BY Ari Berman
PUB The Nation [perfectpullquote align=”full” cite=”” link=”” color=”” class=”” size=”16″]New recordings from the DMV show how the state is continuing to disenfranchise black voters.[/perfectpullquote]
Madison, WI— Zack Moore, a 34-year-old African-American man, moved from Chicago to Madison last year. He worked at a car wash and then a landscaping job before breaking his leg and becoming unemployed. After staying with his brother, he’s now homeless and sleeping on the streets of Madison.
On September 22, he went to the DMV to get a photo ID for voting, as required by Wisconsin’s strict voter-ID law. He brought his Illinois photo ID, Social Security card, and a pay stub for proof of residence. But he didn’t have a copy of his birth certificate, which had been misplaced by his sister in Illinois, so the DMV wouldn’t give him an ID for voting. “I’m trying to get a Wisconsin ID so I can vote,” Moore told the DMV. “I don’t have my birth certificate, but I got everything else.”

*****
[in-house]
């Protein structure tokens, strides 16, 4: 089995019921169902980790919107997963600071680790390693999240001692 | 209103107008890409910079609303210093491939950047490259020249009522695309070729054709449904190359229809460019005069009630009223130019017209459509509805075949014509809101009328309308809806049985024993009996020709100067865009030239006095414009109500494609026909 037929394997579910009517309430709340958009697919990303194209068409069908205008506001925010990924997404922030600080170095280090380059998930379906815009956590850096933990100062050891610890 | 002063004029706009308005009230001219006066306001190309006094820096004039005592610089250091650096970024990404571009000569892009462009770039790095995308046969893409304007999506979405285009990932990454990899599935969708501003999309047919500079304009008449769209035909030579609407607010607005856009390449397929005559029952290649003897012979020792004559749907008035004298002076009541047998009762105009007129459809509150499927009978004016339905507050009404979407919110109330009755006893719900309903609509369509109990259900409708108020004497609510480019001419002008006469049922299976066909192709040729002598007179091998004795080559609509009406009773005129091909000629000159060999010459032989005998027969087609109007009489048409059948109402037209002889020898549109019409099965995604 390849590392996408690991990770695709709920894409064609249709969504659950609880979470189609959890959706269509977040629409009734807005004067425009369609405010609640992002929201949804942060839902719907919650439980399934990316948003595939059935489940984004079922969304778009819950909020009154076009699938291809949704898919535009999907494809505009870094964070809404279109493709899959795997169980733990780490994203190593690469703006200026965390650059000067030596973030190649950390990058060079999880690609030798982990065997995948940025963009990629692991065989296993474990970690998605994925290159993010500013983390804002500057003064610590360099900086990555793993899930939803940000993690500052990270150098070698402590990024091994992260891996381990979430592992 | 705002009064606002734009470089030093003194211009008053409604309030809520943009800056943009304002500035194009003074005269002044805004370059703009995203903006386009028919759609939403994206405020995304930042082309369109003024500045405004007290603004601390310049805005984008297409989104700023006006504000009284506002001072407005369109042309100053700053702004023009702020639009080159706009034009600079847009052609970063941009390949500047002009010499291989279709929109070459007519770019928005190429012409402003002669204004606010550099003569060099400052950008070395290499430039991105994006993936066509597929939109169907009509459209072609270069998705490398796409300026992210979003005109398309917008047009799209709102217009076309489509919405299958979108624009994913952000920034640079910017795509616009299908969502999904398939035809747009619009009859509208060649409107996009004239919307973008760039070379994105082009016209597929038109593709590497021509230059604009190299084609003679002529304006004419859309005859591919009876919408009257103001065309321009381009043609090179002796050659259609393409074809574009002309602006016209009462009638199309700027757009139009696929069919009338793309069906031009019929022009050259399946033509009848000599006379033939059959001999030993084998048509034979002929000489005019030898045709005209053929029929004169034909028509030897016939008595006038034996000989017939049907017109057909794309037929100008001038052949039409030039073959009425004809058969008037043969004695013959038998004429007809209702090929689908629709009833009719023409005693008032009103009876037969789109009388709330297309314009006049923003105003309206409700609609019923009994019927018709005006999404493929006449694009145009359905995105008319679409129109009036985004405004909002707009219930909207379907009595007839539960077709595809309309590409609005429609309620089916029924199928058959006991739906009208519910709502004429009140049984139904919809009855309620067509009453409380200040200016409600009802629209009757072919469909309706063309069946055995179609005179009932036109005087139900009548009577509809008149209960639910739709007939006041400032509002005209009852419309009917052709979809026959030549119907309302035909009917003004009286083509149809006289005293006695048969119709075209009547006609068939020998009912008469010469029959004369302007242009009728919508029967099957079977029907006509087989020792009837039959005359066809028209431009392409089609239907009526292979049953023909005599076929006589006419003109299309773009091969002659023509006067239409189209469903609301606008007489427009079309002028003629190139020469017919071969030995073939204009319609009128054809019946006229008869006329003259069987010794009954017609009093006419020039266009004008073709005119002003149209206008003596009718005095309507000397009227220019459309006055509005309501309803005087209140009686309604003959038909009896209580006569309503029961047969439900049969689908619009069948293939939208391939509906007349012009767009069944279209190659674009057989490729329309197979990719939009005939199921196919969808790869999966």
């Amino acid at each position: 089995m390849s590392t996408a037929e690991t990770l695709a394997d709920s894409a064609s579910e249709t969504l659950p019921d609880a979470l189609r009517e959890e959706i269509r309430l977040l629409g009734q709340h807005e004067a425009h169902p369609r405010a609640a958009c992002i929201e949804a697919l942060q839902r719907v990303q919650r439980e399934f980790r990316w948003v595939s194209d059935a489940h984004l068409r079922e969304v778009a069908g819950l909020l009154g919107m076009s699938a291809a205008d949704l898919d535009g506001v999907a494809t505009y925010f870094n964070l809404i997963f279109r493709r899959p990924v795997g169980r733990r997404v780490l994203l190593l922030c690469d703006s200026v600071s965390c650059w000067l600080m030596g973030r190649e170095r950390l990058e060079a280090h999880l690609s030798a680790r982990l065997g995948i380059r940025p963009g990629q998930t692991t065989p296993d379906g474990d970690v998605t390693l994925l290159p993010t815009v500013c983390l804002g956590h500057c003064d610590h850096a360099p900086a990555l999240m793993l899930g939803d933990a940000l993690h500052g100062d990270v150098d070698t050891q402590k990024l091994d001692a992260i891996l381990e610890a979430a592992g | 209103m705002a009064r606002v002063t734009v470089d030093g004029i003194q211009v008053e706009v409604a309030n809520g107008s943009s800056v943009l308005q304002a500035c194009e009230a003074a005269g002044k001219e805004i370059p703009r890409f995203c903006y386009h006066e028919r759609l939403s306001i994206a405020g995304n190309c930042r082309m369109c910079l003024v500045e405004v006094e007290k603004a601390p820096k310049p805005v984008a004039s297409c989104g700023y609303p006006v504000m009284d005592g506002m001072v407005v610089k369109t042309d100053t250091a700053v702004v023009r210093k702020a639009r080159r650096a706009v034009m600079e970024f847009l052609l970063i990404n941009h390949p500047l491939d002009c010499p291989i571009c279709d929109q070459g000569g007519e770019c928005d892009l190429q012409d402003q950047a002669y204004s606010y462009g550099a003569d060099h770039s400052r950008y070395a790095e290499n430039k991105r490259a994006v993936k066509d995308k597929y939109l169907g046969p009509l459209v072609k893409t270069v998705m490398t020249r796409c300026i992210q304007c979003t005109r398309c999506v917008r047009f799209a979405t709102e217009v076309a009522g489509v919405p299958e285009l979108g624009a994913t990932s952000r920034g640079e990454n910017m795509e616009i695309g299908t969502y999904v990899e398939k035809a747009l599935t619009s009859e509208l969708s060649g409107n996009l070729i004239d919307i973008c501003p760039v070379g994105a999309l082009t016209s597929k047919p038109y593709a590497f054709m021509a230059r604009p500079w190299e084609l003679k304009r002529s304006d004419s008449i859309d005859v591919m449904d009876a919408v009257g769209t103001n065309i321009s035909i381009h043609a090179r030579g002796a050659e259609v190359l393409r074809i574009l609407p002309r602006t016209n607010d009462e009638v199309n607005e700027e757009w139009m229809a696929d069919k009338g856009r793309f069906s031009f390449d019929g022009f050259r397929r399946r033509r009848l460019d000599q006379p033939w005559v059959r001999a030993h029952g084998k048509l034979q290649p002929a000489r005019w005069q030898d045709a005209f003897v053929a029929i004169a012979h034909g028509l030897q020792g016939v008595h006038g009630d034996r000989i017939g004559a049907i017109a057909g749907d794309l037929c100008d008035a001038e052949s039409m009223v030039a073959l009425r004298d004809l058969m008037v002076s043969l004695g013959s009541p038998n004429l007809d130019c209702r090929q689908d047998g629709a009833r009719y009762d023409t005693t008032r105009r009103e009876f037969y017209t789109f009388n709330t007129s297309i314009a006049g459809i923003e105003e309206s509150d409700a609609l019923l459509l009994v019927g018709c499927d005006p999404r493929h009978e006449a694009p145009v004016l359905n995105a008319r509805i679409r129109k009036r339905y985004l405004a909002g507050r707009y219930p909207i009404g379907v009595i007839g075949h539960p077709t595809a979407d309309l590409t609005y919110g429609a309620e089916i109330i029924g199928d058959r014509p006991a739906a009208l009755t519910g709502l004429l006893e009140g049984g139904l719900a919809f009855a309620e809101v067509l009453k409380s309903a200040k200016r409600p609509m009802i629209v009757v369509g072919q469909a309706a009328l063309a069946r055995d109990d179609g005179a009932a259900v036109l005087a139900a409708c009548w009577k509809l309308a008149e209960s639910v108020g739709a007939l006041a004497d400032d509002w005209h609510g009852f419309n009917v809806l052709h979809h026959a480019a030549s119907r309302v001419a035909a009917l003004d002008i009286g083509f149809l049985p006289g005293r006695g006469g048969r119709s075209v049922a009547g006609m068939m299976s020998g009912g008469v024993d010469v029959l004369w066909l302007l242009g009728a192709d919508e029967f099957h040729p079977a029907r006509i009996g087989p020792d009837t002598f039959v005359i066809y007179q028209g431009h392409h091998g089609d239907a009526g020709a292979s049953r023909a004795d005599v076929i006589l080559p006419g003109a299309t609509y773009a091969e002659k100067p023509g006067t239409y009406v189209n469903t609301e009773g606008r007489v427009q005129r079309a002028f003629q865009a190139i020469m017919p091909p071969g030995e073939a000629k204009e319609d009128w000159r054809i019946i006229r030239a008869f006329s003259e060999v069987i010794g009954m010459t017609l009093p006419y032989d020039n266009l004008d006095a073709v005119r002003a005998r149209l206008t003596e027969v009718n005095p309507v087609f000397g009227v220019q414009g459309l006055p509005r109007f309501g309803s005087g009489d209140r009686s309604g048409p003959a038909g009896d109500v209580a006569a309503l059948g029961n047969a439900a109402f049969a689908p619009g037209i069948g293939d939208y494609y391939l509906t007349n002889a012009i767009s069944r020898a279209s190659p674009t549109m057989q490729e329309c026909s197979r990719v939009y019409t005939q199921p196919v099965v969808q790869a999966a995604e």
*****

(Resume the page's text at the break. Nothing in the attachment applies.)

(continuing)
Under Wisconsin law, the DMV should’ve given Moore a credential he could use for voting within six business days. But that never happened. They told him to “drive down there [to Illinois] and get [a birth certificate] and come back.” That would cost Moore money he didn’t have. If he entered what the state calls the ID Petition Process (IDPP), it would take six to eight weeks for him to get a voter ID and he most likely wouldn’t be able to vote by Election Day.
Wisconsin is a U.S. state located in the north-central United States, in the Midwest and Great Lakes regions. It is bordered by Minnesota to the west, Iowa to the southwest, Illinois to the south, Lake Michigan to the east, Michigan to the northeast, and Lake Superior to the north. Wisconsin is the 23rd largest state by total area and the 20th most populous. The state capital is Madison, and its largest city is Milwaukee, which is located on the western shore of Lake Michigan. The state is divided into 72 counties.